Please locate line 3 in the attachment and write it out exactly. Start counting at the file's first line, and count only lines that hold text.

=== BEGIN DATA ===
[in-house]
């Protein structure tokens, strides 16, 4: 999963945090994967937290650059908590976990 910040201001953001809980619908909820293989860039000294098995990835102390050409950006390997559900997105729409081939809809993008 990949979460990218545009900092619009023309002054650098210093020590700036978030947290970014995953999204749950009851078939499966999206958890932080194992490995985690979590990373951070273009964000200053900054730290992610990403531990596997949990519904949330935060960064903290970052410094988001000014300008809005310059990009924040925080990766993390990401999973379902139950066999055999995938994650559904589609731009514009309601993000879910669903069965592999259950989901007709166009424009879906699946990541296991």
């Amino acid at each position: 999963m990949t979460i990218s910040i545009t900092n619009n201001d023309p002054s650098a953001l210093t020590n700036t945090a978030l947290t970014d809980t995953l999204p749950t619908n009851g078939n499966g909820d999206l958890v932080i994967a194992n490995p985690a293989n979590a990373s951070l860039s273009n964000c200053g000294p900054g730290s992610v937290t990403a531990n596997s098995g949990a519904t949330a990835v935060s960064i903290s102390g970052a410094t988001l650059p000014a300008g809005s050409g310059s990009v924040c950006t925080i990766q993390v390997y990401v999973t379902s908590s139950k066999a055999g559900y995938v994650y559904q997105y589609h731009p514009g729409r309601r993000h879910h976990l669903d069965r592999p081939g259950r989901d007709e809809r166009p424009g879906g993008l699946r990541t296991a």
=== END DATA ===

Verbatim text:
């Amino acid at each position: 999963m990949t979460i990218s910040i545009t900092n619009n201001d023309p002054s650098a953001l210093t020590n700036t945090a978030l947290t970014d809980t995953l999204p749950t619908n009851g078939n499966g909820d999206l958890v932080i994967a194992n490995p985690a293989n979590a990373s951070l860039s273009n964000c200053g000294p900054g730290s992610v937290t990403a531990n596997s098995g949990a519904t949330a990835v935060s960064i903290s102390g970052a410094t988001l650059p000014a300008g809005s050409g310059s990009v924040c950006t925080i990766q993390v390997y990401v999973t379902s908590s139950k066999a055999g559900y995938v994650y559904q997105y589609h731009p514009g729409r309601r993000h879910h976990l669903d069965r592999p081939g259950r989901d007709e809809r166009p424009g879906g993008l699946r990541t296991a």